Many more combi oven models now meet Energy Star requirements, which on average are 20% more efficient than their counterparts. But when you’re looking at the numbers, don’t just consider how much electricity or gas and water you can save with an Energy Star-rated model. Compare those numbers to what you’d spend on utilities for the griddle, convection oven, steamer and fryer you’d have to use instead. Some combi makers report savings of up to 70% in energy use, 50% in time, 20% in raw ingredients and 95% in oil over conventional cooking equipment. And more compact designs like mini combi ovens (search “Sizing Up Mini Combi Ovens” at fermag.com), a new 22-inchwide stacked double oven from one maker and a new modular oven from another save up to 30% in floor space. Essentially, combi ovens do more with less.
More models also offer self-cleaning systems. Several manufacturers now supply more cycles on their auto-wash systems, with some as fast as 12 minutes. At least one maker even has sensors to detect the level of soil and grease inside the oven, and turns on the appropriate cleaning cycle. Most now also have some form of auto-dispensing of cleaning and descaling chemicals, in either liquid or tablet form so employees don’t have to wear protective gear to clean the oven or even load the chemicals in some cases.
Finally, many models can pair with ventless hoods; the key benefit is that they can go practically anywhere. Crews don’t have to install them under a CKV hood. That can potentially save you even more on energy costs. Just take into account that some ventless models may put an extra load on HVAC systems because they run at higher temperatures than their vented counterparts to have enough heat to catalyze the grease produced in cooking. Crunch the numbers in labor, energy and space savings, as well as productivity and throughput, and a combi oven might make more sense than investing in more conventional equipment.
Choosing a Combi
While many combi ovens will perform in a similar fashion, finding the right model for your operation isn’t quite so simple. Following a few guidelines, though, will narrow your search. Here are some key factors to consider:
- Size. Sizing your oven means not only picking one that accommodates the kinds of hotel or sheet pans you use most often, but also the production capacity you need. Manufacturers can help.
- Ease of use. How easy is it to program and customize for your menu, and how easy is it for employees to operate? Are categories (e.g., food types, oven functions, cooking types, etc.) well organized? Are apps intuitive and easy to understand? Once you’ve seen a demo, have your team play with the controls to see how easy it is to navigate the oven’s capabilities.
- Energy efficiency. Look for an Energy Star-rated model, and compare operating costs to both those of competing combi ovens and conventional equipment the unit could replace.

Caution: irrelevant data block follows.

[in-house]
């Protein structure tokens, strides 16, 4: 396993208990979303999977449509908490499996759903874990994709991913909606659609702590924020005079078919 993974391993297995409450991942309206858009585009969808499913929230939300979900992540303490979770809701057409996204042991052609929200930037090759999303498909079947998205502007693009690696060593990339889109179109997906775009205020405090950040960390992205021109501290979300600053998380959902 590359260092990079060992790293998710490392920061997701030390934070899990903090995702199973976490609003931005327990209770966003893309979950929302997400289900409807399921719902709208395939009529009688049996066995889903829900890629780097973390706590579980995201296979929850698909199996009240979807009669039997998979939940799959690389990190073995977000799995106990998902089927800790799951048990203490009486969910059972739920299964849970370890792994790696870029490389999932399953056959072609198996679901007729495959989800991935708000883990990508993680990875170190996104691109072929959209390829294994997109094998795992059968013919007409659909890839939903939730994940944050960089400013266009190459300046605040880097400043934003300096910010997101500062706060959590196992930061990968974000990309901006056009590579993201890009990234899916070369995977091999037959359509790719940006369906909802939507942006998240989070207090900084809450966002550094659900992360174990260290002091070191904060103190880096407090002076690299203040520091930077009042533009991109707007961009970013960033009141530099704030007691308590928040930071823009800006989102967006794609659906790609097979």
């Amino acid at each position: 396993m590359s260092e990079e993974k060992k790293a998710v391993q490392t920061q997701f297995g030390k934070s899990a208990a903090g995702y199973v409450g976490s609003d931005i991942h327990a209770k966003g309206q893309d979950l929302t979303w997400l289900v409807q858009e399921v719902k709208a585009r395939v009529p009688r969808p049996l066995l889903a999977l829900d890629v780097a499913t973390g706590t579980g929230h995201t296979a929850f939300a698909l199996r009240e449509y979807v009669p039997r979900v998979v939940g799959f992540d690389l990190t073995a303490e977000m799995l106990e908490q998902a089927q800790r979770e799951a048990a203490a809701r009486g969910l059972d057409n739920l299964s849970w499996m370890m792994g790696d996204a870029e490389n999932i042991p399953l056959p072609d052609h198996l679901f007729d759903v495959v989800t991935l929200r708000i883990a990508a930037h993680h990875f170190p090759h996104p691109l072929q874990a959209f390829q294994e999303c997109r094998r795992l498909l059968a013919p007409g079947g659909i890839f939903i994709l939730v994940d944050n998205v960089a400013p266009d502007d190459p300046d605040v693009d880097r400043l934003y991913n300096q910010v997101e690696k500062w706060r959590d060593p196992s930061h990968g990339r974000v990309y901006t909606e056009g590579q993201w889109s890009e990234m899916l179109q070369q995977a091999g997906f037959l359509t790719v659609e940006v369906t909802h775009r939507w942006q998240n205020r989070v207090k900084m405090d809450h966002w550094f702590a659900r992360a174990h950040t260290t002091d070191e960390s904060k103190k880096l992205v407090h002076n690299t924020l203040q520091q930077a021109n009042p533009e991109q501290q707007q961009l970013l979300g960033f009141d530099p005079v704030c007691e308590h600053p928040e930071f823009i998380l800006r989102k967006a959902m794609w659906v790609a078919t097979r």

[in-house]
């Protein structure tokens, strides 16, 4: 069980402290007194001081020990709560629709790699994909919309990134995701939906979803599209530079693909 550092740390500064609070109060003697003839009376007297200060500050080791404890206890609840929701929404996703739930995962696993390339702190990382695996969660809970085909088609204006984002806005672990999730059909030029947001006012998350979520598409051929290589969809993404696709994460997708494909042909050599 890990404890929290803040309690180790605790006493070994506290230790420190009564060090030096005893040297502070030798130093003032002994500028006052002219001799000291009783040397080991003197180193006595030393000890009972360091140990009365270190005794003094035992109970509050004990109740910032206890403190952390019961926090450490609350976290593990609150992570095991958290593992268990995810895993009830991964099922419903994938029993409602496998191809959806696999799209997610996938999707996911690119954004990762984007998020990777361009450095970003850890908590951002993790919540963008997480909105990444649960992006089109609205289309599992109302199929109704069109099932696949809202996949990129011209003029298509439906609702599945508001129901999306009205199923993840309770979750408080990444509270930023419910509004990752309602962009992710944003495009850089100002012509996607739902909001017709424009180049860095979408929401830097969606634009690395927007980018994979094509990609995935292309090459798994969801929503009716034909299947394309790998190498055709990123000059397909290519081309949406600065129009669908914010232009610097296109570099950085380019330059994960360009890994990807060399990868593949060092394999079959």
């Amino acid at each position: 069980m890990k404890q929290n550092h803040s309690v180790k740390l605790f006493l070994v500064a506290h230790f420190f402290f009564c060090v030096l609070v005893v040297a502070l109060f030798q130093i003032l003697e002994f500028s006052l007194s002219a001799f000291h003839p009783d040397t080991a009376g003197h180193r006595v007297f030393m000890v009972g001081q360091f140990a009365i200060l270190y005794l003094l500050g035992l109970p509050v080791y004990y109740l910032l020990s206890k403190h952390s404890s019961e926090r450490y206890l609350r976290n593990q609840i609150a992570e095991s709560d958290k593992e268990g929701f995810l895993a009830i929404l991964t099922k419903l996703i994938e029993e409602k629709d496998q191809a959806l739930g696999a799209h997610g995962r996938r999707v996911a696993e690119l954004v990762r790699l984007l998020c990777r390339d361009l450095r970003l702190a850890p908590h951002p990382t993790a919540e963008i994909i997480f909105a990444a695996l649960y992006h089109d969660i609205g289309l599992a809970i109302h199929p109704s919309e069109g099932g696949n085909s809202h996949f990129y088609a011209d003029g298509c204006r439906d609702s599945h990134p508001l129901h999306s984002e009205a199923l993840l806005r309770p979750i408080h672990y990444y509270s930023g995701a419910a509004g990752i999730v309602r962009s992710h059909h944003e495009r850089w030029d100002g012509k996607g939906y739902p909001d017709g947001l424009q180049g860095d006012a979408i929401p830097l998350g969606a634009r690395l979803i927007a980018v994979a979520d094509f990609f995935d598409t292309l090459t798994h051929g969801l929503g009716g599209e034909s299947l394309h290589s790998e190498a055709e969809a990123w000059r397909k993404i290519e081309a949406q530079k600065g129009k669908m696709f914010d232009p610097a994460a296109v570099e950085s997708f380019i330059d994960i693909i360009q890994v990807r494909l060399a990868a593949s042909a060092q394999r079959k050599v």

- Footprint. Think about where you plan to put a combi oven, but don’t forget breathing room. Some require more clearance than others. One maker’s unit even has a zero-clearance design.
- Self-cleaning. Auto-wash systems will save you a ton of time and labor cost.
- Warranty. As always, read the fine print. Find out what the warranty will and won’t cover, and make sure the manufacturer’s service network covers your operating territory.
Combi Oven Know-How
Combi ovens are high-tech. Follow these steps for a smooth experience:
- Check your water. Water quality varies greatly from one location to another. Most manufacturers won’t honor warranties for certain repairs unless your water quality meets specific standards (usually spelled out on spec sheets). Get your water tested, and install the proper water filtration system.
- Install it properly. Combi ovens need as many as three or four water hookups, a floor drain close by, and the right power or gas supply hookups. Once you pick a model, use one of the manufacturer’s approved installers to get it up and running correctly.
- Think long term. Look at the total cost of ownership instead of just price when you buy. Investing in a quality combi oven can end up costing less in the long run, enhancing profitability and ROI.
- Talk to reps. Manufacturers have experts who can help with everything from understanding true oven capacity and choosing the right size for your needs to getting the most out of an oven’s features.
From Ventless to Connectivity
Take a tour of the latest combi oven models, technologies, or accessories from manufacturers.
Ventech Condensation Hoods (shown on CTP10-20)
The ventless hoods let you place a Combitherm combi oven practically anywhere in the kitchen, and help save on installation costs since they remove the need for a traditional hood.
Ventech Condensation Hoods (shown on CTP10-20)
Holding 20 sheet pans (18 x 26), the unit features a space-frame chassis and 316L stainless construction, and a technology that estimates how dirty the oven is and suggests an auto-cleaning mode.
Choose from three cavity sizes, control positions (left, top or right) and cooking modules, then choose from two operating systems and cleaning processes.
iProduction Manager indicates which foods can be cooked together, and can either have everything ready at once, or start cooking everything at the same time.
KitchenConnect (C4eT 6.20 ES shown)
The technology connects combi ovens to the internet and helps operators with management of reports, assets, menus, quality and service.
FlexFusion Combi Oven SpaceSaver Plus Team
The compact combi oven measures less than 22-in.W and others the versatility of two separate cabinets in one integrated platform.
Choose to either cook manually, use preprogrammed recipes, or use the SmartChef feature, which automatically selects the optimum settings for an effortless cooking process.
This marine version comes with a spring to prevent the door from slamming or opening in rough seas and the flanged feet securely bolt to the deck.
For the past several years, restaurants have increasingly looked to technology to increase efficiency, reduce labor and generally modernize their operations. The COVID-19 pandemic and the restrictions imposed to limit…